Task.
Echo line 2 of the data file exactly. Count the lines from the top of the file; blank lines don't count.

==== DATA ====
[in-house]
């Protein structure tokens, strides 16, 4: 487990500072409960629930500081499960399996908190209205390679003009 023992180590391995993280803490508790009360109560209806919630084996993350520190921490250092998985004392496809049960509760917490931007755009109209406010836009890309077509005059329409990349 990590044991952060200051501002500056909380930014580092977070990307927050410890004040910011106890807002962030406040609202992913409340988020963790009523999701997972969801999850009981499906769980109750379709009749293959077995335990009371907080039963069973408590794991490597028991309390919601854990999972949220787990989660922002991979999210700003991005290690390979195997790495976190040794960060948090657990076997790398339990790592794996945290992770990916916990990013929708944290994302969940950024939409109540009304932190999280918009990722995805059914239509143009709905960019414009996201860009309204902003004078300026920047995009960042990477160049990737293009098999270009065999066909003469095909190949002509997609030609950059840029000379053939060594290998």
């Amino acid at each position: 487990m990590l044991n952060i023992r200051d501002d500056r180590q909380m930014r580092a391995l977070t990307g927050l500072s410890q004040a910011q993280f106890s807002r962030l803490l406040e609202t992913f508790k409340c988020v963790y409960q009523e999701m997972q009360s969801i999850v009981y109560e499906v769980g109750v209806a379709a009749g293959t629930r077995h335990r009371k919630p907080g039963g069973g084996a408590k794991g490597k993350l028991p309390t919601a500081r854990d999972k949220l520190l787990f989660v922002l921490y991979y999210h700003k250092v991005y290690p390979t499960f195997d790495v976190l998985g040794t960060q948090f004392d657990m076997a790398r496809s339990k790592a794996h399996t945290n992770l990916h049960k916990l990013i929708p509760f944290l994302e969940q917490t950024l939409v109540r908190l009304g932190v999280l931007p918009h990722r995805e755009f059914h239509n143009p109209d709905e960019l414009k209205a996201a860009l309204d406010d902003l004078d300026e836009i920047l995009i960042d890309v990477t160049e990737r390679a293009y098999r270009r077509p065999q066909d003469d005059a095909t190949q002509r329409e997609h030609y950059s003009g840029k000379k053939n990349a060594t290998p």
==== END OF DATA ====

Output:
């Protein structure tokens, strides 16, 4: 487990500072409960629930500081499960399996908190209205390679003009 023992180590391995993280803490508790009360109560209806919630084996993350520190921490250092998985004392496809049960509760917490931007755009109209406010836009890309077509005059329409990349 990590044991952060200051501002500056909380930014580092977070990307927050410890004040910011106890807002962030406040609202992913409340988020963790009523999701997972969801999850009981499906769980109750379709009749293959077995335990009371907080039963069973408590794991490597028991309390919601854990999972949220787990989660922002991979999210700003991005290690390979195997790495976190040794960060948090657990076997790398339990790592794996945290992770990916916990990013929708944290994302969940950024939409109540009304932190999280918009990722995805059914239509143009709905960019414009996201860009309204902003004078300026920047995009960042990477160049990737293009098999270009065999066909003469095909190949002509997609030609950059840029000379053939060594290998």